There are several ways to place the bow hand on the bow and keeping it as relaxed as possible. Advantages and disadvantages of the different placements will now be discussed.
With every placement you should keep the centerline of the bow in the same line with that of the hand, see figure 4. This is the best way to transfer force from the bow to the arm. In this way you use as much of your bone structure and eliminate the need for extra muscle control.
It is important that the bow is held exactly in the middle, that pressure is not exerted sideways. In this way the arrow, and after that the bow, will only move forward after release, giving the best possible arrow flight.
One way to check your bow hand placement is to put grease, oil or something similar on the grip. This sounds a bit strange, but, as mentioned before, the bow should be able to 'rest against' the hand and jump out of it in exactly the same way, again and again.By greasing the grip, you can make sure that the bow will only press straight on your hand, without side pressure. This is a fast way to find out what a good hand placement is. If you can shoot with a greased grip and a relaxed bow hand (without the bow hitting your face) your hand placement is right.
There are archers who glue a piece of cloth to make the surface rougher. These archers do not show an optimal hand placement. They place their bow hand so that they create a sideways pressure. Instead of letting the hand find its optimal position, they maintain a less desirable position..
It is also important not to try and hold your hand parallel to the handle but under an angle, see figure 3. This is the most natural position and thus is the best way to relax the hand. A way to experiment with this is the following:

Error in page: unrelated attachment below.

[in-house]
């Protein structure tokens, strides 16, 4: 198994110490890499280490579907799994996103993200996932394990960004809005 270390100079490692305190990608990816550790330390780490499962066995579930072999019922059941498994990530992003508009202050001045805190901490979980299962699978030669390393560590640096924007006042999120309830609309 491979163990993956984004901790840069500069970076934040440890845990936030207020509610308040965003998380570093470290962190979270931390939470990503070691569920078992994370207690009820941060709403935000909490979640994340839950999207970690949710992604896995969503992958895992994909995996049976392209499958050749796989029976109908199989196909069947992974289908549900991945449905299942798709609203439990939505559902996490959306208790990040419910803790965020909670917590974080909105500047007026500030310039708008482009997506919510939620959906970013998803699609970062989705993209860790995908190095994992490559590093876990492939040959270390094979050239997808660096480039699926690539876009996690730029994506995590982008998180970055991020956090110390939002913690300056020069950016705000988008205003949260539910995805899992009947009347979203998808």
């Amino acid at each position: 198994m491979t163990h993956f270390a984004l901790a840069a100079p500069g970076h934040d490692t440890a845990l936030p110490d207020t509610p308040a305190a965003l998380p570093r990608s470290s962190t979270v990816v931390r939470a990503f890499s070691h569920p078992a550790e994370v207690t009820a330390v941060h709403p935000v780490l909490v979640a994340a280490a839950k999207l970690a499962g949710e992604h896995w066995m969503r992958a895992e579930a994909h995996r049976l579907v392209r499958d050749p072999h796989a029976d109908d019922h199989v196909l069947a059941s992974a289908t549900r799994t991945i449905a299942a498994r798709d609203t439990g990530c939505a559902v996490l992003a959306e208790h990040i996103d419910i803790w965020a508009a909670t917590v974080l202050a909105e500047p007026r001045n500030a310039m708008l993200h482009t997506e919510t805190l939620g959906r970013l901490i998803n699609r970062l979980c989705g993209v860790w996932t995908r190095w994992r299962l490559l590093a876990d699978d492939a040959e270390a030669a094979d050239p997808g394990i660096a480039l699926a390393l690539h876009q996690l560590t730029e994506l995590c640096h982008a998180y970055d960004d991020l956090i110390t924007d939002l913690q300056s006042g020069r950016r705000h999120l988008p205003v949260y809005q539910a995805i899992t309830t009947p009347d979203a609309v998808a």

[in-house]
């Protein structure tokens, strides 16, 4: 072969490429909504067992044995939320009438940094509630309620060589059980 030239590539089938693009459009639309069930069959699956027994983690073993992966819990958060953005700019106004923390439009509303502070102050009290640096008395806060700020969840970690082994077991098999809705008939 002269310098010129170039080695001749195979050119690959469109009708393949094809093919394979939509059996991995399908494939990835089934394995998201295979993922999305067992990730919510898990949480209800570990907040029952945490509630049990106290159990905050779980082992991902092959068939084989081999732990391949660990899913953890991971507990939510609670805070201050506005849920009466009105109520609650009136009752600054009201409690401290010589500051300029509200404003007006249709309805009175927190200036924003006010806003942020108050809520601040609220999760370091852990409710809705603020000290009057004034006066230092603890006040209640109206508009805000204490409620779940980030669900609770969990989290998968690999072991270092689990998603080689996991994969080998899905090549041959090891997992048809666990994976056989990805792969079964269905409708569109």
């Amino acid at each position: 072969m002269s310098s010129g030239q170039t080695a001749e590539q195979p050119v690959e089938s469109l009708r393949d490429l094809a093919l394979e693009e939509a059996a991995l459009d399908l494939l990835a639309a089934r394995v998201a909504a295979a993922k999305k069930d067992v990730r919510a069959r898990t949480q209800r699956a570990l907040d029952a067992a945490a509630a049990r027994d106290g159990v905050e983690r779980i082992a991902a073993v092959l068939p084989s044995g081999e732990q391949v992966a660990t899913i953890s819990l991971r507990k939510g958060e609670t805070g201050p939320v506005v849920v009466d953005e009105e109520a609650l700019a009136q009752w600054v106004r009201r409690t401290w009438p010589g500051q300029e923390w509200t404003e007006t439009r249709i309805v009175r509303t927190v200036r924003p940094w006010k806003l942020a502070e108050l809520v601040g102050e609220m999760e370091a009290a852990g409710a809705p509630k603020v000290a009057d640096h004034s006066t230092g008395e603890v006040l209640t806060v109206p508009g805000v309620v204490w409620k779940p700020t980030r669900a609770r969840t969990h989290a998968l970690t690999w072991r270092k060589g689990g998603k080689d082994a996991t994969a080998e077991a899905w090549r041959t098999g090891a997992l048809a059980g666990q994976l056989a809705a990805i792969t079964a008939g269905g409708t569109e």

Assume your shooting stance, without bow. Relax the bow hand and, with the tip of your index finger, touch the tip of your thumb. With a relaxed hand, the remaining fingers will also be slightly curved. The fingers should behave as they were handling something very delicate. Bend your index finger and ring finger a little more, until both fingertips touch the palm of your hand. Tilt your hand up and towards you and stretch the index finger a little. Now ask a fellow archer to push a bow into your hand. If this went right, the bow will now press on the inside of the ball of your thumb, see figure 5. Your knuckles will make an angle of about 45 degrees with the bow. Little finger and ring finger should be between hand and bow. Try and shoot some arrows in this way and observe the bow's reaction.
For more experienced archers, who have a fairly consistent release, the following method could be of help in finding the best hand position.
Shoot a few arrows without stabilisation and observe how the bow leaves your hand. You probably cannot prevent the bow from tilting backwards towards your head. What you should be able to prevent through your hand placement is left or right rotation of the bow.
To get an idea of what can go wrong, try and apply pressure on the left side of the grip. Do this by bending your bow hand to the right, your wrist is now left of the bow. ( for a right-handed archer). This results in the string hitting your armguard and the arrow hitting the target more to the right. Try the same for the other side of the grip, apply more pressure on the right side of the grip. This is not easy for a right-handed archer. You can do this by reaching towards the target with your thumb. The bow will rotate anticlockwise after the shot and perhaps the bow arm will move sideways to the left.
After experiencing these two extremes, try and find the golden mean between them, the ideal case being that the bow does not rotate either with or without stabilisation. After you are done, ask a fellow archer to watch if the tip of your stabiliser and if the bow travels in a straight line forward or not.
It is emphasised that this method will only give good results for archers that have a good release, i.e. a release that does not make the bow rotate.